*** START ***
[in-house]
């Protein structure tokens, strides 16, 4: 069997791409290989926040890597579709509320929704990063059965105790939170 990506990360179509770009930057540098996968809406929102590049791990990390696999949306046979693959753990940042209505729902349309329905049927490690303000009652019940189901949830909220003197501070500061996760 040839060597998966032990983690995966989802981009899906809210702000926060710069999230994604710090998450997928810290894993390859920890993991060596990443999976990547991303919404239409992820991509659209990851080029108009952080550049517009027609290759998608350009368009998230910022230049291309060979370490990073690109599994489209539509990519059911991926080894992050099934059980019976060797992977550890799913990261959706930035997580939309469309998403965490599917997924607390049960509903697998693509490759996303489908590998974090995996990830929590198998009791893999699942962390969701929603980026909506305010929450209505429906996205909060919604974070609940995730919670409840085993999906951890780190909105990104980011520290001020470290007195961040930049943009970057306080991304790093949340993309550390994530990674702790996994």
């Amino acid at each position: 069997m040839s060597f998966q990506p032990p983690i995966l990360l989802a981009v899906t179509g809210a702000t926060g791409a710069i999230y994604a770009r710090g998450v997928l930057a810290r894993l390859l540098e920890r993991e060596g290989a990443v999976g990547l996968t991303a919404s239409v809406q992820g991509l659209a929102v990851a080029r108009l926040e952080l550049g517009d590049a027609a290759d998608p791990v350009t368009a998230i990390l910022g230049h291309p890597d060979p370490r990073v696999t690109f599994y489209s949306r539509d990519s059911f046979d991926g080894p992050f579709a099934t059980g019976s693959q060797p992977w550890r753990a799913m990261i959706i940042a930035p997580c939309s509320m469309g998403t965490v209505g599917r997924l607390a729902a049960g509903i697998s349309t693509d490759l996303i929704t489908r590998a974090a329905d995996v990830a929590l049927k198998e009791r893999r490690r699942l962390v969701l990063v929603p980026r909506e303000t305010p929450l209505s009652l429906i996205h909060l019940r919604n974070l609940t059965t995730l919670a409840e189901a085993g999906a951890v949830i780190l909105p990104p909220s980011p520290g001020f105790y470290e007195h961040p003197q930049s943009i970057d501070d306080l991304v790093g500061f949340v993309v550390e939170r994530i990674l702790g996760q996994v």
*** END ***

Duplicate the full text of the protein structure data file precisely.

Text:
[in-house]
């Protein structure tokens, strides 16, 4: 069997791409290989926040890597579709509320929704990063059965105790939170 990506990360179509770009930057540098996968809406929102590049791990990390696999949306046979693959753990940042209505729902349309329905049927490690303000009652019940189901949830909220003197501070500061996760 040839060597998966032990983690995966989802981009899906809210702000926060710069999230994604710090998450997928810290894993390859920890993991060596990443999976990547991303919404239409992820991509659209990851080029108009952080550049517009027609290759998608350009368009998230910022230049291309060979370490990073690109599994489209539509990519059911991926080894992050099934059980019976060797992977550890799913990261959706930035997580939309469309998403965490599917997924607390049960509903697998693509490759996303489908590998974090995996990830929590198998009791893999699942962390969701929603980026909506305010929450209505429906996205909060919604974070609940995730919670409840085993999906951890780190909105990104980011520290001020470290007195961040930049943009970057306080991304790093949340993309550390994530990674702790996994």
């Amino acid at each position: 069997m040839s060597f998966q990506p032990p983690i995966l990360l989802a981009v899906t179509g809210a702000t926060g791409a710069i999230y994604a770009r710090g998450v997928l930057a810290r894993l390859l540098e920890r993991e060596g290989a990443v999976g990547l996968t991303a919404s239409v809406q992820g991509l659209a929102v990851a080029r108009l926040e952080l550049g517009d590049a027609a290759d998608p791990v350009t368009a998230i990390l910022g230049h291309p890597d060979p370490r990073v696999t690109f599994y489209s949306r539509d990519s059911f046979d991926g080894p992050f579709a099934t059980g019976s693959q060797p992977w550890r753990a799913m990261i959706i940042a930035p997580c939309s509320m469309g998403t965490v209505g599917r997924l607390a729902a049960g509903i697998s349309t693509d490759l996303i929704t489908r590998a974090a329905d995996v990830a929590l049927k198998e009791r893999r490690r699942l962390v969701l990063v929603p980026r909506e303000t305010p929450l209505s009652l429906i996205h909060l019940r919604n974070l609940t059965t995730l919670a409840e189901a085993g999906a951890v949830i780190l909105p990104p909220s980011p520290g001020f105790y470290e007195h961040p003197q930049s943009i970057d501070d306080l991304v790093g500061f949340v993309v550390e939170r994530i990674l702790g996760q996994v």